John Curturic Named Critical Language Scholar
John Cuturic, a first-year graduate student in the Japanese-English translation program, says his interest in Japanese language and culture developed from multiple sources starting at an early age. When John was growing up, his father was interested in Zen Buddhist culture and gave him books to read about it, and he also enjoyed watching Japanese anime and reading manga. He credits the combination of these interests with giving him a well-rounded view of Japanese culture, which he intends to bring into his career as a translator. He has recently been named a recipient of the Critical Language Scholarship.
John has studied abroad in Japan before, but his previous stay was in Tokyo, and he thinks the experience of being immersed in smaller towns and villages which the Critical Language Scholarship would provide would be as beneficial to his career as a translator as the time he spent in a larger, more cosmopolitan environment. He thinks that it is crucial to get an idea of the culture as it really is for most of the people who live in the country and who speak the language. According to John, “as a translator, cultural knowledge is just as important as language knowledge.”
Completing the extensive application to apply for the Critical Language Scholarship, which involves writing one two-page statement and four one-page short essays, caused him to realize reasons for his interest in language and translation which he hadn’t considered before, John says. It also confirmed his interest in Japanese and pursuing a career in translation. He will be glad for the opportunity to return to Japan, because the more time he gets to spend in Japan, the better it will be for him in his career as a translator. While he is not yet certain what his career as a translator will look like, he would be interested in either working in government or translating legal documents.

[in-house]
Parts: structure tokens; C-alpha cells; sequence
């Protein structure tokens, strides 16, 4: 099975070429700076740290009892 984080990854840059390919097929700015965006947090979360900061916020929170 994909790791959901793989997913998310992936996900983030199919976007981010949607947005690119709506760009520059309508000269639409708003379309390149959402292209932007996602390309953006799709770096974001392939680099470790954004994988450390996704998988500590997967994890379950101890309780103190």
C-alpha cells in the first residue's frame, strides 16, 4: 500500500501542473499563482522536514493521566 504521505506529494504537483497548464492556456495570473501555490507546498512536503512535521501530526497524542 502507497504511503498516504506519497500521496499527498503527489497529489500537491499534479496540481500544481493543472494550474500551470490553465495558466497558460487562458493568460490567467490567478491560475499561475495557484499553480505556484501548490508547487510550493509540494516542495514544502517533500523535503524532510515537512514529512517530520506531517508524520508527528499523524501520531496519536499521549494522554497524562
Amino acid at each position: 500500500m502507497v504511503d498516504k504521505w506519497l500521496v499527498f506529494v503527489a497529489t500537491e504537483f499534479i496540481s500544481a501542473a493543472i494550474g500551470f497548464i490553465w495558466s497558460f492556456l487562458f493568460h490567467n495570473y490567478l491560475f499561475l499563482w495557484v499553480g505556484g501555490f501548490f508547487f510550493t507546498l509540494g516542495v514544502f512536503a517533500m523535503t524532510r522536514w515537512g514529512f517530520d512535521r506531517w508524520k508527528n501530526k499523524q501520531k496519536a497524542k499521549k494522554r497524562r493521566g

John worked with Frank Congin of the Honors College to complete the application for the scholarship. He says Frank reviewed his application and advised him on the multiple essays he completed for the application. For students interested in applying for a Critical Language Scholarship, John recommends talking to Frank and also thinking about how participating in such an intensive language program will “ripple through” everything the student does, both while they are participating in the program and once they return.
In late February 2019, John was notified that he has received a Critical Language Scholarship. John says he is excited for the opportunity, as he has been hoping for a chance to return to Japan since he came home from his previous study abroad experience. He would like to thank Frank Congin for informing students about the Critical Language Scholarship Program and for helping with his application, as well as his translation professor, Dr. Wakabayashi. According to John, his next steps are to think about his current Japanese abilities and figure out his goals for improving over his summer in the program. He also plans to make a list of books to track down and buy while he is in Japan.